Don Van Vliet's heart belongs to dada.

He became Captain Beefheart 15 years ago in the Mojave Desert ("I had a beef in my heart against the world"). Over two decades and 12 albums on six labels, he has earned a reputation as a "seminal figure in 20th-century music," a rock eclectic who has influenced New Wave bands as disparate as Pere Ubu, XTC and Devo, as well as numerous New Wave musicians.

Which make the Muzak playing in the background of the bar at his hotel a bit incongruous. "I can't shut out anything," Beefheart grimaces, his words rolling out like trucks on a gravel road. "I don't want to lose the feel at this age [39]. I couldn't stand it if I were in a place like this." He thinks for a moment, adding, "I am in a place like this, and I can't stand it."

Beefheart, in town for a rare concert at the Bayou last night, is dressed in solid black, with a well-worn, comfortably draped jacket he bought in 1963 and a wooden clothespin that he's worn in his pocket for 15 years (I dare somebody to try and pick my pocket . . . No way . . . What a brilliant invention . . . doesn't kill mice.") If you can't follow the sinuous logic, it doesn't matter: With the Captain -- a handsome, gaunt man whose eyes indicate that he may be on automatic pilot -- sometimes it's best just to go along for the ride.

The man Rolling Stone called a "major American composer" has a mind like a butterfly -- colorful but given to flights. Or crash landings, like the time he was driving along in California and saw a billboard slighting one of his few heroes, Vincent Van Gogh. "I looked up and saw this horrible rag around Van Gogh's head. It said he painted with [a brand of paint]. I couldn't take it -- I went over the curb into somebody's lawn and sat there for two hours and $1,750 damage. I couldn't believe they would do that."

Born in Glendale, Calif., Van Vliet grew up in Lancaster, a tiny town in the middle of the Mojave Desert. His parents took him there to get him away from the "weird art crowd" he'd fallen in with even before his teens; at 13, he'd been offered a sculpting scholarship in Europe. "Why would they do that, why?" he still wonders about his parents' action 26 years later. Lancaster had been an interment center for Japanese Americans during World War II. "I hunted uranium with a truant officer," Beefheart recalls of his early teens. "Got to see a lot of lizards, condors, ravens and rattlesnakes. Had a pet sidewinder. Wonderful beast, never bit me. It was defanged -- but they grow back like sharks. Very affectionate, very intelligent, like a pig."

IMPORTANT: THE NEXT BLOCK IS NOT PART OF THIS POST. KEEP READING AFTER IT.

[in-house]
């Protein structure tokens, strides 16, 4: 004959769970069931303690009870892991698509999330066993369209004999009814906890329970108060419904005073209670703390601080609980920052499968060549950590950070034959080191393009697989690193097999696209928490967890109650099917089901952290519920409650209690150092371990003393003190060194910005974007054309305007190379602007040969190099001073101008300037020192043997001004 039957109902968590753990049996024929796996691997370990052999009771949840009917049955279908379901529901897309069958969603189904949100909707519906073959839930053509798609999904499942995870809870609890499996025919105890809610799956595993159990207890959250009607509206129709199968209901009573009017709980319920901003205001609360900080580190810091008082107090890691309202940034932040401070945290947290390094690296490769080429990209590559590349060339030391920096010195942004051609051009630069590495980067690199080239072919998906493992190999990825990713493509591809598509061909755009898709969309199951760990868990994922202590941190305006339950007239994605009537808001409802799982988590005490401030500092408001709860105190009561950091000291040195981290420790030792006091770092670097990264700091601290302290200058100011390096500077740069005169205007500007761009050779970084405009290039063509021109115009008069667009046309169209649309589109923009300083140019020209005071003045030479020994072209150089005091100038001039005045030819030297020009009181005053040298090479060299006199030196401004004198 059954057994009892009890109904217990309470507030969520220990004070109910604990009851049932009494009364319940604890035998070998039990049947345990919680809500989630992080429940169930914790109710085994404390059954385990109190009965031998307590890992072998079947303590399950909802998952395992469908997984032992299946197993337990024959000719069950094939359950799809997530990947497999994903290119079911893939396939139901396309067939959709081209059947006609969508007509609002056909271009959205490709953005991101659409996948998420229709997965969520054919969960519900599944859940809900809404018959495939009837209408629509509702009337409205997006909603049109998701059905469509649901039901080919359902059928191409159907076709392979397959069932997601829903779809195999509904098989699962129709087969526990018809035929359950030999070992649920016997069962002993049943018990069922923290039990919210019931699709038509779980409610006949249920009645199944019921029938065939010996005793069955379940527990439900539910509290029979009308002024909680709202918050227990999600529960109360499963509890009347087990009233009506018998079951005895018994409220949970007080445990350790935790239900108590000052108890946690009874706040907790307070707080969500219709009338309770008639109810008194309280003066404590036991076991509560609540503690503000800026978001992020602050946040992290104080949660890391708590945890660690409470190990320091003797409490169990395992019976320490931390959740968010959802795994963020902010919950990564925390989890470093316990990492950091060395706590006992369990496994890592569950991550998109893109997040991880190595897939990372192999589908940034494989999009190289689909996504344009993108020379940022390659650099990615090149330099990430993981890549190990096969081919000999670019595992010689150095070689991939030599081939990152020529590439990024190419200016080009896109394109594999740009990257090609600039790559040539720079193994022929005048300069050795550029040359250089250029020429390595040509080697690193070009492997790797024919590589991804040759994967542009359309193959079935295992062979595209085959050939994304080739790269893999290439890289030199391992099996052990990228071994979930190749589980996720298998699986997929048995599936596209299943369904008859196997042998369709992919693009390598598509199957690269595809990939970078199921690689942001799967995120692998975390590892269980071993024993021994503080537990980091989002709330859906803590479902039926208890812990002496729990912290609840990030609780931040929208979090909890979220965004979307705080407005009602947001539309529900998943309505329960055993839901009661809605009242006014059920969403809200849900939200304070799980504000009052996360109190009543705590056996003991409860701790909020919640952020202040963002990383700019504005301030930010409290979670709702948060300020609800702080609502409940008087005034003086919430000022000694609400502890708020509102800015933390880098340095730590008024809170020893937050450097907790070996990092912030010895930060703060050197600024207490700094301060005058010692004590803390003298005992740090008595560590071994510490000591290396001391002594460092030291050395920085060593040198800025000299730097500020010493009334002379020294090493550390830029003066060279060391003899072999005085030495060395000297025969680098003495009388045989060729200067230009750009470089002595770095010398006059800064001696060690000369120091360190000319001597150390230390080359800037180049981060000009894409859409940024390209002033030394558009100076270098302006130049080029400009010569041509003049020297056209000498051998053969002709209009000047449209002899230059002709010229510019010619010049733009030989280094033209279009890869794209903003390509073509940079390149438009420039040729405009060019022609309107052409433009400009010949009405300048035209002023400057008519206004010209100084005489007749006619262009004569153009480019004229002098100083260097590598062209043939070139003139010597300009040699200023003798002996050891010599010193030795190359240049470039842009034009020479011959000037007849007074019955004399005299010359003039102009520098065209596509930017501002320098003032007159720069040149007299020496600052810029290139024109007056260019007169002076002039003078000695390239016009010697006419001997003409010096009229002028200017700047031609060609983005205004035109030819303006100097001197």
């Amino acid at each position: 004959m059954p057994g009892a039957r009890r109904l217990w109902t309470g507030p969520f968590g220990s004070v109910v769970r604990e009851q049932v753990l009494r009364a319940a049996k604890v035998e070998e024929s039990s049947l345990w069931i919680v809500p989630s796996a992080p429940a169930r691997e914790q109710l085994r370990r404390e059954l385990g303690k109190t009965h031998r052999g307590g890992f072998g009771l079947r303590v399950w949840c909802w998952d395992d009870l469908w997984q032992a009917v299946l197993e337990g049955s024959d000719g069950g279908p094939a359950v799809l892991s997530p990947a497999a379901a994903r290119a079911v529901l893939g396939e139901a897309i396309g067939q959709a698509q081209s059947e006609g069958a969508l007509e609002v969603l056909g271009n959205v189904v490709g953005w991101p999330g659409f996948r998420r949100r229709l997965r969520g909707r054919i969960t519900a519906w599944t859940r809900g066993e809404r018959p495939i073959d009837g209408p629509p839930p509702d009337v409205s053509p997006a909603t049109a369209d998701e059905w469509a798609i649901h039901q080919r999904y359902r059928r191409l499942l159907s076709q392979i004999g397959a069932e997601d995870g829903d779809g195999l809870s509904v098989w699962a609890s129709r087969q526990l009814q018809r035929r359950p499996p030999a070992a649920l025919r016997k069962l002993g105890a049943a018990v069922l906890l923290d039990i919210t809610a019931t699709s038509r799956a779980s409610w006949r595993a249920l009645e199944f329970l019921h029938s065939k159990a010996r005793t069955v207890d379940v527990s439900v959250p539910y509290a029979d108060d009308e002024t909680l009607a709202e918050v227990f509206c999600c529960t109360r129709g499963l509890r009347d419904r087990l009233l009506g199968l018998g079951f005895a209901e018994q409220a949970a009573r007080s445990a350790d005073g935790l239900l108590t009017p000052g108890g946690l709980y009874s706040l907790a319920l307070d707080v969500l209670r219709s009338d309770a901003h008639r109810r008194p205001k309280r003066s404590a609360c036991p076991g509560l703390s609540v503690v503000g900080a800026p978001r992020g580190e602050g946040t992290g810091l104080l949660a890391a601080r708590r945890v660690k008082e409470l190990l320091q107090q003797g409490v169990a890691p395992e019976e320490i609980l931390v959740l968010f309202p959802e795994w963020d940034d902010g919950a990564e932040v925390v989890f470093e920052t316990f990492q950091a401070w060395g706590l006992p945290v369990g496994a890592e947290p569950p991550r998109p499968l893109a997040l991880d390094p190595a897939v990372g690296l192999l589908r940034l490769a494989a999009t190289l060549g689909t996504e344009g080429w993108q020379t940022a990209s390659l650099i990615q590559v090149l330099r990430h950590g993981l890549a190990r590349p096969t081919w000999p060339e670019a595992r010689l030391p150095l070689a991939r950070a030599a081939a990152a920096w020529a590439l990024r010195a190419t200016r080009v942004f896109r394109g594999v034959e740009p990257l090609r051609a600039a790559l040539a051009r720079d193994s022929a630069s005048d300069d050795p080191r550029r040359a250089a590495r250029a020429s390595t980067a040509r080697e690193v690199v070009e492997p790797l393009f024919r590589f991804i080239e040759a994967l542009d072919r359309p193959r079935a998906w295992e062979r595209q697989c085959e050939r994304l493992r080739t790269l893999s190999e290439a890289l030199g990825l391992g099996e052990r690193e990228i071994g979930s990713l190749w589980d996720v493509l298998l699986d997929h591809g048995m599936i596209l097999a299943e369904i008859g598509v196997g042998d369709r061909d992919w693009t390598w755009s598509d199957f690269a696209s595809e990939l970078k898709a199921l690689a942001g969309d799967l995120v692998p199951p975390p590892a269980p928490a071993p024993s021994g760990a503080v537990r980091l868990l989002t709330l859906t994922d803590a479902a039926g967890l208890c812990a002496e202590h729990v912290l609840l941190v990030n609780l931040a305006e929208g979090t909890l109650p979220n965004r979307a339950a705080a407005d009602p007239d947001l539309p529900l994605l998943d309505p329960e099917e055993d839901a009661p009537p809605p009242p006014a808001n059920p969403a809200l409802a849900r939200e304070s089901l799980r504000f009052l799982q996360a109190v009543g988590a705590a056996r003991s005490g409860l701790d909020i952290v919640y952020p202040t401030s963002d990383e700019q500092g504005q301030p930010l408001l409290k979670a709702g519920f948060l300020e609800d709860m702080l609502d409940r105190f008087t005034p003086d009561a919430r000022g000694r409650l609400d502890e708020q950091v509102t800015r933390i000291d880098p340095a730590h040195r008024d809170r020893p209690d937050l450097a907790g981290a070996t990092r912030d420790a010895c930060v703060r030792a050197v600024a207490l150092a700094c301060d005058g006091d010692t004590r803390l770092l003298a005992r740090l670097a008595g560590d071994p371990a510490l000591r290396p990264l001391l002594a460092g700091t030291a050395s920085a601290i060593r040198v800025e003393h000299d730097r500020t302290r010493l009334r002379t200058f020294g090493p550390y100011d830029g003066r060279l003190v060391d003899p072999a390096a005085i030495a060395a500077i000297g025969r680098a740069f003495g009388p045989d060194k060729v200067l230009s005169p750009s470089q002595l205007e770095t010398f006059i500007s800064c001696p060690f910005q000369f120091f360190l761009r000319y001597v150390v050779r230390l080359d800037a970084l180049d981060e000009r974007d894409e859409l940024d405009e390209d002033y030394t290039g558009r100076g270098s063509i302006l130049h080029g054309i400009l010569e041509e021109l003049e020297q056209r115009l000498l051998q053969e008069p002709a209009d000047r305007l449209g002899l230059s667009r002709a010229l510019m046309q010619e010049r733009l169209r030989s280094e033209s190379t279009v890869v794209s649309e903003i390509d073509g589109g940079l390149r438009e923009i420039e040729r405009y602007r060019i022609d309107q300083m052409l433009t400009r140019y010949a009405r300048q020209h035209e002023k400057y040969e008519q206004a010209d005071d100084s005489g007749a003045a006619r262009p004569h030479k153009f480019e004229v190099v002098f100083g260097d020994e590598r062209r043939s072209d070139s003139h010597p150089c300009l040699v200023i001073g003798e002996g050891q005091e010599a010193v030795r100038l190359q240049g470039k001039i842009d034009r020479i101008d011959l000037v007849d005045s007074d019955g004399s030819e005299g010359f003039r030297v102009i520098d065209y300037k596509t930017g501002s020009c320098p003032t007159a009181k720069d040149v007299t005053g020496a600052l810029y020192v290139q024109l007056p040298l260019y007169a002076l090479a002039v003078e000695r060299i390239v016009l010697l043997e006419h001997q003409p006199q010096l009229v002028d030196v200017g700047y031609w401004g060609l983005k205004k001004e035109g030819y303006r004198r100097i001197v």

Music came naturally ("I whistled before I talked"), though he has never had any formal training, which seems to be one of his charms for many critics and fans. It gives him incordinate control over his music, since he arranges it in "complete reverse, upside down, backwards to the music is written. Sheet music's like little black ants crawling across white paper, they don't even move. It's so slow, so far away from the flash." Beefheart tapes his compositions, assigns the parts to musicians, draws out sketches of relationships between the instruments. And it works.

Since he formed his first group in 1964, his music has been called the final frontier of rock weirdness cacophonous, disjointed and dismembered, highlighted or assaulted by Beefheart's 7 1/2-octave voice and unschooled attacks on soprano sax, bass clarinet and harmonica.

Beefheart is also a well-known painter and sculpter, with frequent shows in the Southwest. He started when he was 3, and art continues to be a major part of life for both himself and his wife, Jan. They live in a trailer in the middle of the Mojave Desert. Despite consistent critical acclaim, none of Beefheart's records has sold more than 60,000 copies. What money he does receive from them goes into art supplies. "It would be nice to be successful," he says. "I could get more paint."

Record companies have never known what to do with him; as a final result, his new album, "Doc at the Radar Station," came out at almost the same time that his record company, Virgin, was falling apart and moving from one distributor to another. Despite the critical acclaim, the new album is hard to find, since no one knows where to order it from. "How could they do that to me?" he wonders.

The newest version of Beefheart's Magic Band is in the tradition of his earliest group members: Zoot Horn Rollo, Rockette Morton and the Mascara Snake. His new find is 22-year-old Brave Midnight Hat-Size Snyder, a Winnebago Sioux guitar player who joined the band three weeks before it hit the road several weeks ago for the latest tour, and had to learn 34 songs in a hurry. "Drumbo [the old guitarist] went off to Jesus or something one-dimensional," Beefheart grunts. "Brave is right . . . he plays my music and dances at the same time."

It's just the right feel for a man who was blinded by the power of Van Gogh on a visit to Amsterdam. After seeing several Van Goghs in a museum, Beefheart went outside and was "so disappointed with the sun that I put a cone of pistachio ice cream between my eyes. It seemed like the only thing to do.I needed to be cool, right there in the middle."